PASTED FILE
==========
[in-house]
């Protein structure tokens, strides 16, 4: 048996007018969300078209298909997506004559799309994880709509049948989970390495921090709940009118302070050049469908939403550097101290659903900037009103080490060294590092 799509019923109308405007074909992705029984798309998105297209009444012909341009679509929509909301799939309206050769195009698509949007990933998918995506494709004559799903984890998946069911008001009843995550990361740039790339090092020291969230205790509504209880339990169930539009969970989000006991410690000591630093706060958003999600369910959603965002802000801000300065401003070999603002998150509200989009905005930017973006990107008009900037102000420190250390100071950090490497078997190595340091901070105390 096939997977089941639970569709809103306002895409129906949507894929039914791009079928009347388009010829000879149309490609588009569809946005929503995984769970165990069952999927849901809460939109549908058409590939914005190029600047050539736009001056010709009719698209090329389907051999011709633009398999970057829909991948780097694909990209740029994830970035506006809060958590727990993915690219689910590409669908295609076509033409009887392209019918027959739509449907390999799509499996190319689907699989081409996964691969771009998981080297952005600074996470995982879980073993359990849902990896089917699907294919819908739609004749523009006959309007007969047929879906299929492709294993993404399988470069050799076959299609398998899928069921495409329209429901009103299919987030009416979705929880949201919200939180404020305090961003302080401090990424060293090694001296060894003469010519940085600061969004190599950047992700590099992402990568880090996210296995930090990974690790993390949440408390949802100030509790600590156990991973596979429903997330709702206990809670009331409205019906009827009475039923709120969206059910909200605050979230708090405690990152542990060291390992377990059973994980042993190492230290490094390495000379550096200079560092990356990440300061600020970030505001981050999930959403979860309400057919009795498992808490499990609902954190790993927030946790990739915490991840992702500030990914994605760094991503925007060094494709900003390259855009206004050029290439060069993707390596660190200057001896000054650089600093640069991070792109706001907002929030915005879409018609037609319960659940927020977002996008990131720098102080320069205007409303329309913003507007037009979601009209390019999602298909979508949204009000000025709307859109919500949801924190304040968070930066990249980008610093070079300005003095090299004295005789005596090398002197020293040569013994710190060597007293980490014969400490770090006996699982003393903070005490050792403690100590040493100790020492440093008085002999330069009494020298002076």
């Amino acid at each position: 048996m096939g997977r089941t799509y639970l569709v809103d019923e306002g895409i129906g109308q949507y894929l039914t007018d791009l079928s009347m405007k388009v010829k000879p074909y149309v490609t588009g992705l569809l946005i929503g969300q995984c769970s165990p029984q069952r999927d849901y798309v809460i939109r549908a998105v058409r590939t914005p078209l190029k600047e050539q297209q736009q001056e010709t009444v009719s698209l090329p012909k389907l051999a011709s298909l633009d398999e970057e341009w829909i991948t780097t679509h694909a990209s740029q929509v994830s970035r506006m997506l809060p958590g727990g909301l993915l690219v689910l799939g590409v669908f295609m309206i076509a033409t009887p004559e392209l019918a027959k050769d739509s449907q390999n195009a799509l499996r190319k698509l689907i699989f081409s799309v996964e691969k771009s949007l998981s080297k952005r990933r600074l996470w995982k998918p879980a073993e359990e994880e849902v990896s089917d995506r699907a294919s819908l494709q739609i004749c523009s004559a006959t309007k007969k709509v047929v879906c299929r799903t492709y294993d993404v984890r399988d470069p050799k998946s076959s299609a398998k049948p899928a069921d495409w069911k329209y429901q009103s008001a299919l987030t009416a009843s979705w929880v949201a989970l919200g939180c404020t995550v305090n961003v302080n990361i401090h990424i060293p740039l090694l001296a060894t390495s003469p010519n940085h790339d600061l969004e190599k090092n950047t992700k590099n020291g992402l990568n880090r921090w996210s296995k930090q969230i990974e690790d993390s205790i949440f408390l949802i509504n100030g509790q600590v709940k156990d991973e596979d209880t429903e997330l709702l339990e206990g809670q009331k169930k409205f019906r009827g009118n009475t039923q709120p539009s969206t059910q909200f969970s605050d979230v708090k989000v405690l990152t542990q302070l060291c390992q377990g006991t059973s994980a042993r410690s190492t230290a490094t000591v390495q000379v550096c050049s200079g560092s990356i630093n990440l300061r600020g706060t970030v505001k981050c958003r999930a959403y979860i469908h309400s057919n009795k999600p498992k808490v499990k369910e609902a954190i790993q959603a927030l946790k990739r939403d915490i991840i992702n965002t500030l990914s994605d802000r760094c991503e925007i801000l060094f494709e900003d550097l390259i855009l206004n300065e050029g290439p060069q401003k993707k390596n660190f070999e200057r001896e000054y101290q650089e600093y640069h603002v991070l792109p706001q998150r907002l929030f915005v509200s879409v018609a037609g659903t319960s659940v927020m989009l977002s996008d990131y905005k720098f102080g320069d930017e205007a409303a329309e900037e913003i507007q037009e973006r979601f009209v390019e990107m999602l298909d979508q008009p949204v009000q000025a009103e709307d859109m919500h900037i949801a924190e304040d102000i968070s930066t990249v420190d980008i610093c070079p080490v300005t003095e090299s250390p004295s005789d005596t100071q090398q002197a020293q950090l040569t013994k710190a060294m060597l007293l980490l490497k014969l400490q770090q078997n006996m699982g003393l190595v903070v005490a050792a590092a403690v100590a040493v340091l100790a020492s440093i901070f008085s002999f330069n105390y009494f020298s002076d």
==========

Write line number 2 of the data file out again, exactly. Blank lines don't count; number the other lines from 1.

């Protein structure tokens, strides 16, 4: 048996007018969300078209298909997506004559799309994880709509049948989970390495921090709940009118302070050049469908939403550097101290659903900037009103080490060294590092 799509019923109308405007074909992705029984798309998105297209009444012909341009679509929509909301799939309206050769195009698509949007990933998918995506494709004559799903984890998946069911008001009843995550990361740039790339090092020291969230205790509504209880339990169930539009969970989000006991410690000591630093706060958003999600369910959603965002802000801000300065401003070999603002998150509200989009905005930017973006990107008009900037102000420190250390100071950090490497078997190595340091901070105390 096939997977089941639970569709809103306002895409129906949507894929039914791009079928009347388009010829000879149309490609588009569809946005929503995984769970165990069952999927849901809460939109549908058409590939914005190029600047050539736009001056010709009719698209090329389907051999011709633009398999970057829909991948780097694909990209740029994830970035506006809060958590727990993915690219689910590409669908295609076509033409009887392209019918027959739509449907390999799509499996190319689907699989081409996964691969771009998981080297952005600074996470995982879980073993359990849902990896089917699907294919819908739609004749523009006959309007007969047929879906299929492709294993993404399988470069050799076959299609398998899928069921495409329209429901009103299919987030009416979705929880949201919200939180404020305090961003302080401090990424060293090694001296060894003469010519940085600061969004190599950047992700590099992402990568880090996210296995930090990974690790993390949440408390949802100030509790600590156990991973596979429903997330709702206990809670009331409205019906009827009475039923709120969206059910909200605050979230708090405690990152542990060291390992377990059973994980042993190492230290490094390495000379550096200079560092990356990440300061600020970030505001981050999930959403979860309400057919009795498992808490499990609902954190790993927030946790990739915490991840992702500030990914994605760094991503925007060094494709900003390259855009206004050029290439060069993707390596660190200057001896000054650089600093640069991070792109706001907002929030915005879409018609037609319960659940927020977002996008990131720098102080320069205007409303329309913003507007037009979601009209390019999602298909979508949204009000000025709307859109919500949801924190304040968070930066990249980008610093070079300005003095090299004295005789005596090398002197020293040569013994710190060597007293980490014969400490770090006996699982003393903070005490050792403690100590040493100790020492440093008085002999330069009494020298002076």